Campagnolo has always made nice hubs so I enjoyed overhauling and lacing these to Archetype rims. The rear hub needed help with pitted cones and sticky pawls but now it’s as good as new. The loose ball bearings were replaced on both hubs, which should be done as part of periodic maintenance. In the same way that regularly replacing your chain extends the life of cassettes and chainrings, replacing loose ball bearings saves your cups and cones. If you have nice hubs, take care of them and they will pay you back. Good hubs can last through several sets of rims — send yours in for renewal.
Blog: Hub Overhauls
A wheelbuilder can’t help but scrutinize hubs, rims and spokes that cross his/her bench. One thing we look at is tolerances. A cartridge bearing, for example, should have an interference fit with bearing bores on compatible hubs. Some hubs hold their bearings firmly and others are too loose. At first glance a slip fit seems simpler for the DIY mechanic but a slip fit can allow slight play in the wheel. Play is no good because it’s your cue adjustment is lost or bearings are worn.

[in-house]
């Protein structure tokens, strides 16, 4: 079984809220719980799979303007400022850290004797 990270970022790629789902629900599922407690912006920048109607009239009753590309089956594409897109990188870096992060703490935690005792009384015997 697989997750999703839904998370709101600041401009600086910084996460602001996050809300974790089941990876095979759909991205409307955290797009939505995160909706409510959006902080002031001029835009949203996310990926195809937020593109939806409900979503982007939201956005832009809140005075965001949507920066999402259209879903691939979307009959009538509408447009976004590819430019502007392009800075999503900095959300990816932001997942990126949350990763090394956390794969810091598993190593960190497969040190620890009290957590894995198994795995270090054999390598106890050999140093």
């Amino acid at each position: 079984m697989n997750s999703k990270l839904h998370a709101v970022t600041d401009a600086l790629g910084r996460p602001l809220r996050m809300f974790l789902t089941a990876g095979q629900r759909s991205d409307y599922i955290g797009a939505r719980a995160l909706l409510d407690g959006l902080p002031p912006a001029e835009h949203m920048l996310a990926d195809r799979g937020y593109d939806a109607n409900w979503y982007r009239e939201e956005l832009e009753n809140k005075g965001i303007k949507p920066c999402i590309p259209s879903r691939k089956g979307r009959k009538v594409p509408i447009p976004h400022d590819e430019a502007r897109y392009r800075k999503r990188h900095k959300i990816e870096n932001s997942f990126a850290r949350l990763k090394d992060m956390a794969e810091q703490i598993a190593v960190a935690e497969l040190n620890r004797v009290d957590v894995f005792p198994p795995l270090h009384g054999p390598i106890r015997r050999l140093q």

These hubs are a good example — out of the box I found the bearings slightly loose. In cases like this I re-install bearings with a thin layer of Loctite 641 applied to the outer races. Loctite makes a variety of industrial bearing retainer compounds. I use 641 because it’s a low viscosity formula that makes it easy to apply thinly and because it’s the lowest strength sold. Bearings can be pulled easily, which is super important. No charge for this attention from your friendly nationwide wheelbuilder.
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